I have been wanting to write about the best way to frame my prints for quite a while. I hope this post makes it easier to know what to do if you should decide to purchase one of my prints for framing.
The store in Chico where I stock regularly carries my designs in one size only. They want blank, fold-over, seasonal, greeting cards with envelopes. So when I come up with a new design, it is usually compatible with a 4.25X5.5" card. The trouble is there are no pre-made frames you can buy for that size print. A customized frame would be the only alternative.
Online, most of my sales are art prints. So, I am designing for customers who want to purchase my prints for greeting cards or for framing by popping them into a standard frame.
To that end, I've worked out a method of reproducing my watercolors onto the actual watercolor paper I use to paint the design in watercolor. I've also worked out a way to deckle the edges for some of the more traditional designs...especially the botanical style paintings. I include an envelope for the smaller sizes so that the customer has an option of giving the print as a gift or keeping it to frame.
The current catch, though, is with the deckled edges. They look lovely, and I've been offering the prints that way. They are catching on but it's tricky to frame them. If your deckled print is exactly the size of the standard frame offered, such as 4X6", 5X5", 5X7" etc, here is what you should know.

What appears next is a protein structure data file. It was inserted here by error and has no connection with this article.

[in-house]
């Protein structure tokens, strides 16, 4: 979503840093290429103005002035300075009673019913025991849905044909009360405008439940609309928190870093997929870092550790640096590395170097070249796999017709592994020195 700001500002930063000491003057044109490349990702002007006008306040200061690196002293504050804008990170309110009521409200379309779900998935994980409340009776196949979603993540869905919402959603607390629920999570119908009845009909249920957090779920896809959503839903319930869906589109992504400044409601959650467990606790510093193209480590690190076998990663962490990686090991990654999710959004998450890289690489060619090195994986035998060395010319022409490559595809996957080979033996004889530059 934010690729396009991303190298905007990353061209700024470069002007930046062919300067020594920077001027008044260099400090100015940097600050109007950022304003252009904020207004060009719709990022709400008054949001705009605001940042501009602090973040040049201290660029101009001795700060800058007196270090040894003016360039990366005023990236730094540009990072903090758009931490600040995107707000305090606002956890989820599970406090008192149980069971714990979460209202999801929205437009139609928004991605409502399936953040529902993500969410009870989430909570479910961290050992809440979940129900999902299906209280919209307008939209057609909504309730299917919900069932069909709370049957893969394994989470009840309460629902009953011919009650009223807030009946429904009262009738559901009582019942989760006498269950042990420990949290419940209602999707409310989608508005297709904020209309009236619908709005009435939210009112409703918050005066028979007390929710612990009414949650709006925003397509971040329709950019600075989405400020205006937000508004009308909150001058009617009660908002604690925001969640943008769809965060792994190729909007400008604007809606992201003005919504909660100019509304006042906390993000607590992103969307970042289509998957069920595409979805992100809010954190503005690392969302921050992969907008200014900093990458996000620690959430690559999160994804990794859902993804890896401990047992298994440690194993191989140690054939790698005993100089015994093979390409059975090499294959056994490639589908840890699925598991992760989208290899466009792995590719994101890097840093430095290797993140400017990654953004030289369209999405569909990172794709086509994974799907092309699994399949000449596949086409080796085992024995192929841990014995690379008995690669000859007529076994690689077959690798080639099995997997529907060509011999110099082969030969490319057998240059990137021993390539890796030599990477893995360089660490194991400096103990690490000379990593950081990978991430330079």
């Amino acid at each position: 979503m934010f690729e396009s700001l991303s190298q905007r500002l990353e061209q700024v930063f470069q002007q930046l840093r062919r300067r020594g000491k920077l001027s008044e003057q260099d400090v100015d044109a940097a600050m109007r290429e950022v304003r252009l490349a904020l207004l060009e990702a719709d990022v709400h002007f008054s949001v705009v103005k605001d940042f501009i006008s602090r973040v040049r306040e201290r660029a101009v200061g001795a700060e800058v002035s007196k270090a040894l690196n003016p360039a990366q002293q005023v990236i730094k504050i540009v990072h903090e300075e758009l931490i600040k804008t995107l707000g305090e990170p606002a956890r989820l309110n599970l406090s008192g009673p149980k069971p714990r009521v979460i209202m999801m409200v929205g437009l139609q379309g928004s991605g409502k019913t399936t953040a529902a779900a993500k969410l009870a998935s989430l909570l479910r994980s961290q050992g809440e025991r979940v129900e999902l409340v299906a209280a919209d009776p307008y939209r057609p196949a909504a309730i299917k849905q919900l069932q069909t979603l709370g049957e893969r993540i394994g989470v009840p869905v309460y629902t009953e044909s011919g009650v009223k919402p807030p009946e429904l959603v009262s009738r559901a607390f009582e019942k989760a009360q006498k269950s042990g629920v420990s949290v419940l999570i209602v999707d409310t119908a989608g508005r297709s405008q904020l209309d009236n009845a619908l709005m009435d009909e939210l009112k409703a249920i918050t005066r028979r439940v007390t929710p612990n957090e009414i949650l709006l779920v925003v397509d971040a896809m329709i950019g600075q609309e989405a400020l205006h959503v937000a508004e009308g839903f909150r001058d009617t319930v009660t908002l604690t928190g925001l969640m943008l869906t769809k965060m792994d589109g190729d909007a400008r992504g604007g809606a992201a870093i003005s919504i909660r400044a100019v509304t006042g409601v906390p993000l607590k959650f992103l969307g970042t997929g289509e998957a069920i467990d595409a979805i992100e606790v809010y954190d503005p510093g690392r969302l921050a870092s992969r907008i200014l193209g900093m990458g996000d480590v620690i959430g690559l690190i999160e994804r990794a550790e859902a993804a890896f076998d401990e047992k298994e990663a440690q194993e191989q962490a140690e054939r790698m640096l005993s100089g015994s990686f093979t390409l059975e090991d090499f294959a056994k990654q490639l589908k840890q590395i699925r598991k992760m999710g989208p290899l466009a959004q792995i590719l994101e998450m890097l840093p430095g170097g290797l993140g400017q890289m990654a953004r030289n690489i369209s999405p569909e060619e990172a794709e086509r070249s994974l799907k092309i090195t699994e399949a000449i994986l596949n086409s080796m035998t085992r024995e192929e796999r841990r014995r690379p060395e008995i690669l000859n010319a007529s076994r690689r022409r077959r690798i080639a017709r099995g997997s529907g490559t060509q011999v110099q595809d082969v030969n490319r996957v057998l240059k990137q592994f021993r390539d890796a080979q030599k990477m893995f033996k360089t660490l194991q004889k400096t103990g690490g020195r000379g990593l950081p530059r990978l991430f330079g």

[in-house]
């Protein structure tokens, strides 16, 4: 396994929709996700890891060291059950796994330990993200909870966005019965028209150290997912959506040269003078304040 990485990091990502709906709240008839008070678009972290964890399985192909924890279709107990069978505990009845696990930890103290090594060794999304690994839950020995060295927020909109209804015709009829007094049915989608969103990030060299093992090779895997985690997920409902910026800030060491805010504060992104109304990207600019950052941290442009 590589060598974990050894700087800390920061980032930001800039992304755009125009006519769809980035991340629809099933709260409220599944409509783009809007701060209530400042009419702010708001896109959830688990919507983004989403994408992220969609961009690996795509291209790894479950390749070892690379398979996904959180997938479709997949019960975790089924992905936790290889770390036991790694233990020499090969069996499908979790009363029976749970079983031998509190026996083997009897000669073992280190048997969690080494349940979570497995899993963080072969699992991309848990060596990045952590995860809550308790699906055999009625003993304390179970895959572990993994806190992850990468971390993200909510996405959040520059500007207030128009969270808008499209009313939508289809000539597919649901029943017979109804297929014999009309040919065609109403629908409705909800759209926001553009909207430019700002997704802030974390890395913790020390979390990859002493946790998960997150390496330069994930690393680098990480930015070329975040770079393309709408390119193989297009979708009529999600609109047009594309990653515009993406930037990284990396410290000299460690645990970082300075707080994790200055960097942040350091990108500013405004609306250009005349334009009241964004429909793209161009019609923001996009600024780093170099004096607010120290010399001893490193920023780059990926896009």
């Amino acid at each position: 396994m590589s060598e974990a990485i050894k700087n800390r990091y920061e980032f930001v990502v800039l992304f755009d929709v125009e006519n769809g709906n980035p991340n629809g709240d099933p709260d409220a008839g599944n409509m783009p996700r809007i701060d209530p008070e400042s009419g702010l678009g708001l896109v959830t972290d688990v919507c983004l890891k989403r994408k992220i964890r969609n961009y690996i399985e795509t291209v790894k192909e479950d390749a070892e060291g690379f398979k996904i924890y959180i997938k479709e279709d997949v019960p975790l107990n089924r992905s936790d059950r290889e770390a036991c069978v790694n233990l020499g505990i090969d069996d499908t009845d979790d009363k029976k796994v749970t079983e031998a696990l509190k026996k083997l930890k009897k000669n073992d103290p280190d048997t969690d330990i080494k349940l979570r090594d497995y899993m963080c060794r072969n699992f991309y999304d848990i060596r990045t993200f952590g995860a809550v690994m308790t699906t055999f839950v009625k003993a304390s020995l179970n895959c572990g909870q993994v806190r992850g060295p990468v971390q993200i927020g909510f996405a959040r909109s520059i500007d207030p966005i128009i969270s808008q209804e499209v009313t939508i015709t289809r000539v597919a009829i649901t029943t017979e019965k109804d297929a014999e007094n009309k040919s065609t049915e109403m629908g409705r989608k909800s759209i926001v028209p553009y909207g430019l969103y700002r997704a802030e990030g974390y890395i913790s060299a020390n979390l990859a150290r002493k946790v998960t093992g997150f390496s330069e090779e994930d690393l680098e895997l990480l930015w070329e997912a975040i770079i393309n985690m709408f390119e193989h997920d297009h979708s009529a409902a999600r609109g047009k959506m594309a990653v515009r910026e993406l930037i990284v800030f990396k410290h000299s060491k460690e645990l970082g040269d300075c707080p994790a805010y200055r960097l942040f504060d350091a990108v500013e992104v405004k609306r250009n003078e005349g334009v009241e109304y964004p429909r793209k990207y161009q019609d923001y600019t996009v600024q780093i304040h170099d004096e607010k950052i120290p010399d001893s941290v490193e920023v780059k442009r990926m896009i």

A deckled, print, for example 5X5", will fit into a 5X5" frame and look nice, but the deckled edge won't show. If you want to float it within a purchased frame, you will want to lay it atop a background that sets it off well, then place it in a frame the next size up.
The card at the top of the page is printed onto white Inkjet Strathmore paper with a watercolor paper texture, and is specifically designed for replicating watercolor artwork.
The one above (same design) is printed onto Arches cold pressed watercolor paper. Both papers are expensive and specific to high quality watercolor painting and printing.
The best advice I can give is, if you want to purchase a deckled print, contact me so we can discuss it. Otherwise I will send it in the size specified.
Or you can take your print to Aaron Brothers Art Mart or to Michales Arts and Crafts, or any art store for that matter, and talk to the people in the framing department. Have them lay out your art print in their frames so you can visualize how it will look when finished. It won't cost anything extra in money to do that, only time.
This print (the same design and paper as one at the top of the page) was simply cut within the lines and placed into a frame. The print was 5.5 X 5.5 and then cut to the size of 5X5" and placed into a 5X5' frame. No deckled edges.
Here is a hand deckled, 4X6 inch print of Lobelia, printed onto Arches watercolor paper.
And here it is floated by laying it atop a mat a little darker than the paper and placed into a 5X7" frame.
If I were to take this print to a framing department of an art store, they could make it look even nicer. If you love the print, it's really worth the extra effort.